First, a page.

Students should print resumes on high-quality white or ivory paper. On their resumes, students should include an objective, any work or volunteer experience, internships, and any special honors they have received.

"Companies, all of them, don't expect students to have the practical related experience, so if you've had that experience, that’s an advantage for you," Jones said. "Have that reflected on your resume."

The purpose of a resume, Jones said, is to secure an interview, not a job offer. Therefore, students should adjust their resumes to one page to reflect quality instead of quantity.

Students should carry about 30 resumes in a nice portfolio with a nice pen and a pad of paper to take notes. Taking notes demonstrates interest. If students don't take notes, Jones said, it will show a lack of effort and cause them to blend in with the rest of the crowd.

It is important for students to greet representatives with a firm handshake and a smile, and make sure they are wearing the right attire. Jones suggests dark colors such as black, charcoal, and grays. For women, a suit skirt, a white shirt, a skirt and blazer, or a conservative suit is best. For men, a suit, a button-down white shirt, tie, sports jacket, slacks, and shined shoes will make the best impression.

"If there is a line behind you, be courteous," Jones said. This act of courtesy can set a student apart from others. If a student has more questions, he or she can stop by before they leave the showcase.

While the employer showcase is centered on opportunities for students, it is also beneficial to the employers who attend. Businesses have the opportunity to be showcased at a large venue. Rather than putting an ad in the classifieds or posting on the Stuckert Career Center's Wildcat CareerLink, they can access a large volume of job candidates in one location over a four-hour period.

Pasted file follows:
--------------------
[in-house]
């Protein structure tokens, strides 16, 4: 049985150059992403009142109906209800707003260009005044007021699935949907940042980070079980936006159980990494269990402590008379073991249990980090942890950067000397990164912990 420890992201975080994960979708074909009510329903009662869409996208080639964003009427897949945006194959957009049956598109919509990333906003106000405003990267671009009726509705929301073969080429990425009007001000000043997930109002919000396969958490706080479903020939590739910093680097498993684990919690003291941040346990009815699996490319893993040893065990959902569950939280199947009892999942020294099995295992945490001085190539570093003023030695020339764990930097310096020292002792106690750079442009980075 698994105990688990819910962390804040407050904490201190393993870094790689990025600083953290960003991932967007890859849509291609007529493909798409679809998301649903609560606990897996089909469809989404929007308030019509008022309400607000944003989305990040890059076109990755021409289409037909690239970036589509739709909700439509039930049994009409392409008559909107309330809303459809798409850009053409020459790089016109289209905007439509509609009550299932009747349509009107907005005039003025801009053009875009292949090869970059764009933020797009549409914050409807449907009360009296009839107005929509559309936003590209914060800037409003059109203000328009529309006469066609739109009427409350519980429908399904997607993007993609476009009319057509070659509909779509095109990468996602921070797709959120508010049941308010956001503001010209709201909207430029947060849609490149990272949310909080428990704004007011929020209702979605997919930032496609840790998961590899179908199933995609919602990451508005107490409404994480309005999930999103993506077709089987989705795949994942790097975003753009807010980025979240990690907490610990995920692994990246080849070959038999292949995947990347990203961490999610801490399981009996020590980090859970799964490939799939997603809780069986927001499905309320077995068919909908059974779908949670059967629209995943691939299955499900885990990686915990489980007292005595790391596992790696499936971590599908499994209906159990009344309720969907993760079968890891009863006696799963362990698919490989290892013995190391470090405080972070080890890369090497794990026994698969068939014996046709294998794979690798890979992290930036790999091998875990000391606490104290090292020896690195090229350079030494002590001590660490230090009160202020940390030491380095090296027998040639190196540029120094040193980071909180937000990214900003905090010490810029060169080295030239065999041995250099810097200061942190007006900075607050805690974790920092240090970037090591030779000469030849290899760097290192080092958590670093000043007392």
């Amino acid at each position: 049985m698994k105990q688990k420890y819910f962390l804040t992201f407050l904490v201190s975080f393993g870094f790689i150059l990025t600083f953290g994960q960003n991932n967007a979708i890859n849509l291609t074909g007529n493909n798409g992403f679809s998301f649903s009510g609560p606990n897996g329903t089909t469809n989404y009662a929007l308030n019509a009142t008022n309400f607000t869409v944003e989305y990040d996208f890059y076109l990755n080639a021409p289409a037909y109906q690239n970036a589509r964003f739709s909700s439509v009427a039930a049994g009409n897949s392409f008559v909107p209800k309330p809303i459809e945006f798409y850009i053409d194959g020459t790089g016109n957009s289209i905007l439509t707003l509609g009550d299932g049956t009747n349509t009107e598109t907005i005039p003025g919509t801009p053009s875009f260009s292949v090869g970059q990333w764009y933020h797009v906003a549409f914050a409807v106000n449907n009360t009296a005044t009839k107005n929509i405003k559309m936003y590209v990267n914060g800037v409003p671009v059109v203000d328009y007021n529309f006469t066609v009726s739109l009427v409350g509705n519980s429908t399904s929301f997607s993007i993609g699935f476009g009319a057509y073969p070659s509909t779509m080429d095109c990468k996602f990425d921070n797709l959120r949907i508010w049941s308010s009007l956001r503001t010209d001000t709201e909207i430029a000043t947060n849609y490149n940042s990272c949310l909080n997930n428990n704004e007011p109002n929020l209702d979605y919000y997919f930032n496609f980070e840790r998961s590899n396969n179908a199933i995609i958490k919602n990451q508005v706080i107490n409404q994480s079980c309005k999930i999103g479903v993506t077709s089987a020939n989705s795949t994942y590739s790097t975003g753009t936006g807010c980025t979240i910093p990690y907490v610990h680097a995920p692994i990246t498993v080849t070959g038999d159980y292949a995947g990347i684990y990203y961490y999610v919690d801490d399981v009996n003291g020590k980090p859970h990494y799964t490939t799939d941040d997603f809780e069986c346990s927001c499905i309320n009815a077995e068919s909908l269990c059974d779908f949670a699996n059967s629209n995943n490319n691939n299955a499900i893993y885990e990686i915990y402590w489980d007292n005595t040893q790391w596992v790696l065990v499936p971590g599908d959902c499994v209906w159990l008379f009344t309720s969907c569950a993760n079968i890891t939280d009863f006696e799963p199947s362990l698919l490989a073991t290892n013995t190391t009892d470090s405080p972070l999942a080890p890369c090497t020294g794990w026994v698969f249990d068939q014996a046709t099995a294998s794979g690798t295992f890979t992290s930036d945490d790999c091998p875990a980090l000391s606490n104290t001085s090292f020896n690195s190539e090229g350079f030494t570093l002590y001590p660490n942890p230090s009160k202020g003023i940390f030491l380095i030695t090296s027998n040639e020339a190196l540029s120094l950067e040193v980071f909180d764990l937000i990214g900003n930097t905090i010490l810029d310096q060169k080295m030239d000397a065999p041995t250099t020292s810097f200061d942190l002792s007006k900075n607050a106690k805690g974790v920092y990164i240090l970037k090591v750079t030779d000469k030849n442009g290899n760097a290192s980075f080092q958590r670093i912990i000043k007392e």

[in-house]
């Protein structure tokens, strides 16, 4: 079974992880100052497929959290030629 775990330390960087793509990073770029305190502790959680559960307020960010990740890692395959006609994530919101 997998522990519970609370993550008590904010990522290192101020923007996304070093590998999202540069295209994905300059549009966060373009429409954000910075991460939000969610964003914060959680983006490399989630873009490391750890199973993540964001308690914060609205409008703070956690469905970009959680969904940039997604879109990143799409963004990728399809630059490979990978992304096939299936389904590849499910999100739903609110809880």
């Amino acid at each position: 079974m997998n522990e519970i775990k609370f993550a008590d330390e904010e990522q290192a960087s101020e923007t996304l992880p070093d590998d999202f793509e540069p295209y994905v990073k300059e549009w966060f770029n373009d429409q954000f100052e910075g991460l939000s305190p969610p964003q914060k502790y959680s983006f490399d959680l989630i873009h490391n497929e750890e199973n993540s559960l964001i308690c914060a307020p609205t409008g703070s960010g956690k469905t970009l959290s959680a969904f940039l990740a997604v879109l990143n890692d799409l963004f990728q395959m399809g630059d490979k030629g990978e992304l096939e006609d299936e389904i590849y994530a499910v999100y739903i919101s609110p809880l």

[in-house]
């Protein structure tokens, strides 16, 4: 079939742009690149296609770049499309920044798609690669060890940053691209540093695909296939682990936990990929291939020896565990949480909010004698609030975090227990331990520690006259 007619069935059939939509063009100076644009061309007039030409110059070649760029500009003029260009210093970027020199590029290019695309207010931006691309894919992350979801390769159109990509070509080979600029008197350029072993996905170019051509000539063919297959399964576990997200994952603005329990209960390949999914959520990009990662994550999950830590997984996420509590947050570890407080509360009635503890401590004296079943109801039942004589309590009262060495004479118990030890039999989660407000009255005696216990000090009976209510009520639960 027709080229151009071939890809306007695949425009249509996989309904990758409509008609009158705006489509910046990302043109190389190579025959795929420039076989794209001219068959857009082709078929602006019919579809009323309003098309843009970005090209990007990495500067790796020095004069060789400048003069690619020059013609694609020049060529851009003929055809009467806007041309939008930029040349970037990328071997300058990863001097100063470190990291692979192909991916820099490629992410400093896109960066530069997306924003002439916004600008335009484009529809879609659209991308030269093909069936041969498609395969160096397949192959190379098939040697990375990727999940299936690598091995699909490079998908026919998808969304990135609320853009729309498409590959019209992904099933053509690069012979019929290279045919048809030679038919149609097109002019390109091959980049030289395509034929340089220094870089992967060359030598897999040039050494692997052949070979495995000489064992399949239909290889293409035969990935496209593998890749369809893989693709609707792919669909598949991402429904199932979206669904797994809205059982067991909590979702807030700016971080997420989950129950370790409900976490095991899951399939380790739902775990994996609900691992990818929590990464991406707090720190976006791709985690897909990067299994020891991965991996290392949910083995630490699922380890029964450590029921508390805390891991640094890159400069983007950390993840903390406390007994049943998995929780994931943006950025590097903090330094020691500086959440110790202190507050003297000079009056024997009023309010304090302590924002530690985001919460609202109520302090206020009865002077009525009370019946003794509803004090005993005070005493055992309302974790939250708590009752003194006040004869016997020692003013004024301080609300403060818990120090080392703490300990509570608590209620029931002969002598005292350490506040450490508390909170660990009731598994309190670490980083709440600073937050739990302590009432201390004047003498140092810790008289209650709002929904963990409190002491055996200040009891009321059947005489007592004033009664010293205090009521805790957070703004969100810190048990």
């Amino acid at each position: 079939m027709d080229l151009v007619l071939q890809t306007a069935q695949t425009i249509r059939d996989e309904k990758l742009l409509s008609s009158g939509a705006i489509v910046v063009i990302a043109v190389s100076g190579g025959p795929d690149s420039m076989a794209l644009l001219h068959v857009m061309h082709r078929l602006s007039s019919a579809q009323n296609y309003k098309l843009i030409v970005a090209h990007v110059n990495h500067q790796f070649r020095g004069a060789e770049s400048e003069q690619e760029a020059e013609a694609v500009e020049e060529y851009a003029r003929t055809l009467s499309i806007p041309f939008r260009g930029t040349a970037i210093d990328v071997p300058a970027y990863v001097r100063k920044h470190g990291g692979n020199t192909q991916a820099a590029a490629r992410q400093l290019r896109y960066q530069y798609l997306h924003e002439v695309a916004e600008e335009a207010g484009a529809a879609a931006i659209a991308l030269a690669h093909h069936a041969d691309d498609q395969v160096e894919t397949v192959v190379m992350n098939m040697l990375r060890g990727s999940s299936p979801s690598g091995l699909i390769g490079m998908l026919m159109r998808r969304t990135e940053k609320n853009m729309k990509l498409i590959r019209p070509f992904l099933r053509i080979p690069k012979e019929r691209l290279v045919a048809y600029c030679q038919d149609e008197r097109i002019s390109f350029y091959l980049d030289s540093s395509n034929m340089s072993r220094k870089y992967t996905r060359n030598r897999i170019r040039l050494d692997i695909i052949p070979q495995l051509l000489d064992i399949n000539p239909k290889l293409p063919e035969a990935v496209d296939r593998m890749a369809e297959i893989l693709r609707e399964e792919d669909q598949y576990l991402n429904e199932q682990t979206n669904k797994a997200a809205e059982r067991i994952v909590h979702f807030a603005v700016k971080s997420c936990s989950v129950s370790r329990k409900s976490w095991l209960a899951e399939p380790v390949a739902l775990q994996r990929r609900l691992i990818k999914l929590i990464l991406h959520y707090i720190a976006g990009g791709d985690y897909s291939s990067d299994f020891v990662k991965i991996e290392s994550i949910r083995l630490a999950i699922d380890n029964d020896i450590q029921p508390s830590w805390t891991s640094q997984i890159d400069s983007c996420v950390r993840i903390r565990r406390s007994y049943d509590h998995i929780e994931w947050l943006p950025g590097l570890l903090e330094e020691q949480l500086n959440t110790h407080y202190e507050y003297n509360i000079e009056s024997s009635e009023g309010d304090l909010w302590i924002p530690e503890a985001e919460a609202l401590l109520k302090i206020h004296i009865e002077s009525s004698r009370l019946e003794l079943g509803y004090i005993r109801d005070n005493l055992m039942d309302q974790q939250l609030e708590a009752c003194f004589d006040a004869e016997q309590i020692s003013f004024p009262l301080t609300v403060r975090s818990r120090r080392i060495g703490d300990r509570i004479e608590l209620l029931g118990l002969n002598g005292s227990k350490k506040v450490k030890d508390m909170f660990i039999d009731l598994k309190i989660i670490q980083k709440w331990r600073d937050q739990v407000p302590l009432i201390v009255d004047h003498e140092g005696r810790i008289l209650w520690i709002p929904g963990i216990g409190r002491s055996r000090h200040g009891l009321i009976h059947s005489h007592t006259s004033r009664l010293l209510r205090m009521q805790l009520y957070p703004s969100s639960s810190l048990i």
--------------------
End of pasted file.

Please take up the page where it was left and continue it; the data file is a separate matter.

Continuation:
"I find that we get a chance to meet some of the best and brightest students in the country when we visit UK’s campus," Patton said. "A company is only as good as its people, so having a chance to add talent like that to our staff keeps us coming back year after year."

The employer showcase is a unique opportunity for students. Jones encourages students to come and participate. He also suggests that they be flexible in their career outlook. "What I encourage students to do is go where the opportunities are," he said. "In this type of economy, they really need to be flexible. I have a saying: 'You can always come home.'"

Students are encouraged to take advantage of other services at the Career Center any time before or after the showcase. Wildcat CareerLink, for example, is the Stuckert Career Center's online registration process that students can access to upload their resumes and browse employers' job listings.

Walk-in consultations are offered 11 a.m. to 3 p.m. Monday-Thursday, and staff are available to help students get ready for the employer showcase. “The Stuckert Center staff members have extended advising hours and programs to assist students in their preparation," said Stuckert Career Center Director Francene Gilmer. "Additional staff will be available Monday, Feb. 21 during our walk-in hours.”

For more information on the Fall 2011 Employer Showcase and the other career-building services offered by the Stuckert Career Center, students can stop by or visit the Center's webpage at